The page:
Monument Valley Navajo Tribal Park: The Complete Guide

Three large rock formations in Monument Valley just before sunset

David Toussaint / Getty Images

Map card placeholder graphic

Monument Valley

Indn, Route 42, Oljato-Monument Valley, AZ 84536, USA
Phone +1 435-727-5870

Straddling the Arizona/Utah border, Monument Valley is one of the nation’s most recognizable landscapes, thanks to its appearance in classic Westerns and movies like “Forrest Gump.” (Forrest decides to stop running against the backdrop of Monument Valley’s iconic buttes.) But it’s not your typical national park. In fact, it’s not a national park at all. Located on Navajo lands, Monument Valley is actually a tribal park operated by the Navajo people, who consider it a very sacred place.

As a result, access is restricted within the park. While you can drive a 17-mile section through the park on your own, you’ll need a Navajo guide to do anything more than that. However, that’s part of what makes Monument Valley so unique—you learn about Navajo history, culture, and traditions from the tribal member welcoming you into their lands. Plan to spend the night at the park’s hotel, The View, so you can watch the sunrise, sunset, or both over the amazing rock formations.

Things to Do

If you’re short on time, drive the 17-mile, extremely rough dirt road past the Mittens and Totem Pole formations on a self-guided tour. If you have more time, book a tour with a Navajo guide online or at the park’s visitor center. Tours range from 90 minutes to full-day adventures. Some guides even offer traditional meals, entertainment, and overnight stays in a Hogan.

Beyond that, activities are limited in the park. There are no ranger-led programs, helicopter rides, or hot air balloon rides here. You can’t mountain bike, off-road, or ride your own horse through the park either. Want to climb the monuments? Forget that, too. Rock climbing is strictly prohibited.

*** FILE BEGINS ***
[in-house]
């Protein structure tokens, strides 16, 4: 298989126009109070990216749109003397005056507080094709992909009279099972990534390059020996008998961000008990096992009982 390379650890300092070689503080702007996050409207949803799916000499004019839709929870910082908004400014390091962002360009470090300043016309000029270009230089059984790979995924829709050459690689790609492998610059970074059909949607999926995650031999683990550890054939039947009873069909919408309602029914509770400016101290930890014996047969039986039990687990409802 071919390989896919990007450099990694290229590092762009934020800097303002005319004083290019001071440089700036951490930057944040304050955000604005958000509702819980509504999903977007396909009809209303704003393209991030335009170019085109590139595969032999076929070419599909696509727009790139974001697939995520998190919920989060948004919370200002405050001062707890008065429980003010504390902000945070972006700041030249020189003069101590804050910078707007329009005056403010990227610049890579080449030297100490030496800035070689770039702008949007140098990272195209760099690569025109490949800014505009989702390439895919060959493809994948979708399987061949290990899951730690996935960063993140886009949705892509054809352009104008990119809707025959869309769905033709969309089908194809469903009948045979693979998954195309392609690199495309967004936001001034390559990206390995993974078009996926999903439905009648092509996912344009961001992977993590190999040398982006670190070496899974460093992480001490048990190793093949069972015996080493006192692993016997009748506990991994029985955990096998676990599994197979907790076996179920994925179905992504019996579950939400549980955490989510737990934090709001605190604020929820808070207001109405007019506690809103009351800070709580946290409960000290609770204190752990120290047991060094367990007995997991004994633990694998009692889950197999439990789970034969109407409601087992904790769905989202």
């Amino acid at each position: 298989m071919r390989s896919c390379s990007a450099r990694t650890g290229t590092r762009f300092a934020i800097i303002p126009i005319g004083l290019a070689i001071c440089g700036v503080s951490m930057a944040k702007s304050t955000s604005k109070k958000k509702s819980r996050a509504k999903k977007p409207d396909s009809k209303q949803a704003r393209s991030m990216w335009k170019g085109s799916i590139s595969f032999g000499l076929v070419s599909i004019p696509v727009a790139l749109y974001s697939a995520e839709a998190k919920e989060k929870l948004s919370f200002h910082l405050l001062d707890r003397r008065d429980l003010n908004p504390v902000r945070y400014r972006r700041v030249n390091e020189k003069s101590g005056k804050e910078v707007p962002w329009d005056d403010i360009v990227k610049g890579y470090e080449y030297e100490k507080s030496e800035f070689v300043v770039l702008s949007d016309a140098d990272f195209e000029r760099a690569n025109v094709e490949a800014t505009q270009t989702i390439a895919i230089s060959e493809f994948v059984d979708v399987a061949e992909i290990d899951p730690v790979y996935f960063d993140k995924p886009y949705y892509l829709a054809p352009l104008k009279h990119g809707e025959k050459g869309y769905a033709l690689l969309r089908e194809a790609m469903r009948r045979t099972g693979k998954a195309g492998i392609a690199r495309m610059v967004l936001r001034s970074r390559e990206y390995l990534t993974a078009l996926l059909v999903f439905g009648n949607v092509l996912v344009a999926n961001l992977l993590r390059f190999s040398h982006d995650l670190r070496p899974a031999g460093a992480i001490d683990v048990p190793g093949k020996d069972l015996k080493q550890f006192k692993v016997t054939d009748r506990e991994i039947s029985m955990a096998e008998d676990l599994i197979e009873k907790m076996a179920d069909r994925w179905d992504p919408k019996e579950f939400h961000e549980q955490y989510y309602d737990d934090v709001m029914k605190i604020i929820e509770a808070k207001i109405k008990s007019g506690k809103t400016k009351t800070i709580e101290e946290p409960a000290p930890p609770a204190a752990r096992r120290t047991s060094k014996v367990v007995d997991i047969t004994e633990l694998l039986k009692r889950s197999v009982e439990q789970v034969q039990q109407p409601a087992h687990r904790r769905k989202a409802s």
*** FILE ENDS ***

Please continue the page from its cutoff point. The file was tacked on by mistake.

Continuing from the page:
Monument Valley

TripSavvy / Lauren Breedlove

Hiking in Monument Valley

The Wildcat Trail is the only one you can hike unescorted in Monument Valley. If you want to do anything more, you’ll have to hire a Navajo guide. Book a hiking tour before you go. Otherwise, there’s no guarantee a guide at the visitor center will be available—or prepared—to take you on a hike when you arrive.

Wildcat Trail: This 3.2-mile trail begins at the campground next to The View Hotel and loops around the Left Mitten before returning. Go at sunrise. Not only is it cooler, but the soft light washes the valley in ever-changing color. 

Types of Tours

Most people experience Monument Valley on a 4x4 tour, but there are other options, including horseback rides and photography tours. Each Navajo guide or company offers slightly different tours, but these are the common ones available in the park:

  • Basic Scenic Tour: Lasting about 90 minutes, these tours follow the 17-mile route through the park that you could drive on your own. So why pay the $65 to $75 per person charge for a guided tour? Many drivers don’t want to subject their vehicles to the treacherous road, but Navajo guides also give you insights on how the formations came to be, point out where movies were filmed, and share their culture.
  • Cultural Tour: Held late in the afternoon, this tour builds on the full valley tours, adding a cultural experience like a weaving demonstration or live music. As the sun begins to set, the tour continues with a Navajo dinner, usually puffy fry bread topped with meat and beans, followed by traditional dancing and music.
  • Time of Day Tour: Because light can change the color of the rock formations dramatically, several tours revolve around the time of the day. Many consider sunrise the best time to take one of these tours, but sunset can be equally impressive as can a night with a full moon. Often a photographer leads these tours.
  • Photography Tours: Led by Navajo photographers, these tours are usually for any skill level with any type of camera—even a cell phone—but you may want to check with the guide or company before committing.
  • Overnight Tours: Want to experience Monument Valley at night? Several companies offer the option to stay overnight in a Hogan, a traditional Navajo structure. Dinner and breakfast are included.
Rider on horse in a desert landscape
 Tuan Tran / Getty Images

Park Guides

You’ll find a list of guided tour operators on the Navajo Nation Parks and Recreation website. It’s not unusual for individuals and smaller guide companies to stop offering tours for a length of time only to start up again later, sometimes under another company name, but some companies are fixtures in Monument Valley. These companies have experienced guides and provide a consistent experience for their guests.